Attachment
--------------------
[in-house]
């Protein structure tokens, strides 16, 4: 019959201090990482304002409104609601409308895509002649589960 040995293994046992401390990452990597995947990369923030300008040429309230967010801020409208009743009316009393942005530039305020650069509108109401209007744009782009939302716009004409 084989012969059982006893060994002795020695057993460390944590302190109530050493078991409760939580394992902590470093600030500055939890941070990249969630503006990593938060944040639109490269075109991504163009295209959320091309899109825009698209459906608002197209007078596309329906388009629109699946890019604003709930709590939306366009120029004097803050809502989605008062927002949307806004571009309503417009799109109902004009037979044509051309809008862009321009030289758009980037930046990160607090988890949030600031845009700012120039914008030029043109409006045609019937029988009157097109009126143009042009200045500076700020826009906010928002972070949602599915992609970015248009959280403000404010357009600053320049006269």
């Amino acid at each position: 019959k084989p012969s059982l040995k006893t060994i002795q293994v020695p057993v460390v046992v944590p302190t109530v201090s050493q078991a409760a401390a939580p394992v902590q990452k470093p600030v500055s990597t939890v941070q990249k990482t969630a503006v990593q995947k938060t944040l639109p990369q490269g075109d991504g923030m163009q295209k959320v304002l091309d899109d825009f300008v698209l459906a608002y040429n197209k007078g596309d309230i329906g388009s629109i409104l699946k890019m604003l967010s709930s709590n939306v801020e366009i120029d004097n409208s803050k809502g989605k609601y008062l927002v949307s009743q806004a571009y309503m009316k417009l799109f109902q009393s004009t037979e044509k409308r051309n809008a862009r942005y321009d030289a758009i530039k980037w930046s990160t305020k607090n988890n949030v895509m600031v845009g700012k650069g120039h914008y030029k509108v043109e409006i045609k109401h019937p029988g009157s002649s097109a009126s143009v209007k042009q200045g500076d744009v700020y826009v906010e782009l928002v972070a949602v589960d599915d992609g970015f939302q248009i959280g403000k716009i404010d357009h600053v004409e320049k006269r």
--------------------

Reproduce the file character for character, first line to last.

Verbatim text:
[in-house]
């Protein structure tokens, strides 16, 4: 019959201090990482304002409104609601409308895509002649589960 040995293994046992401390990452990597995947990369923030300008040429309230967010801020409208009743009316009393942005530039305020650069509108109401209007744009782009939302716009004409 084989012969059982006893060994002795020695057993460390944590302190109530050493078991409760939580394992902590470093600030500055939890941070990249969630503006990593938060944040639109490269075109991504163009295209959320091309899109825009698209459906608002197209007078596309329906388009629109699946890019604003709930709590939306366009120029004097803050809502989605008062927002949307806004571009309503417009799109109902004009037979044509051309809008862009321009030289758009980037930046990160607090988890949030600031845009700012120039914008030029043109409006045609019937029988009157097109009126143009042009200045500076700020826009906010928002972070949602599915992609970015248009959280403000404010357009600053320049006269």
């Amino acid at each position: 019959k084989p012969s059982l040995k006893t060994i002795q293994v020695p057993v460390v046992v944590p302190t109530v201090s050493q078991a409760a401390a939580p394992v902590q990452k470093p600030v500055s990597t939890v941070q990249k990482t969630a503006v990593q995947k938060t944040l639109p990369q490269g075109d991504g923030m163009q295209k959320v304002l091309d899109d825009f300008v698209l459906a608002y040429n197209k007078g596309d309230i329906g388009s629109i409104l699946k890019m604003l967010s709930s709590n939306v801020e366009i120029d004097n409208s803050k809502g989605k609601y008062l927002v949307s009743q806004a571009y309503m009316k417009l799109f109902q009393s004009t037979e044509k409308r051309n809008a862009r942005y321009d030289a758009i530039k980037w930046s990160t305020k607090n988890n949030v895509m600031v845009g700012k650069g120039h914008y030029k509108v043109e409006i045609k109401h019937p029988g009157s002649s097109a009126s143009v209007k042009q200045g500076d744009v700020y826009v906010e782009l928002v972070a949602v589960d599915d992609g970015f939302q248009i959280g403000k716009i404010d357009h600053v004409e320049k006269r």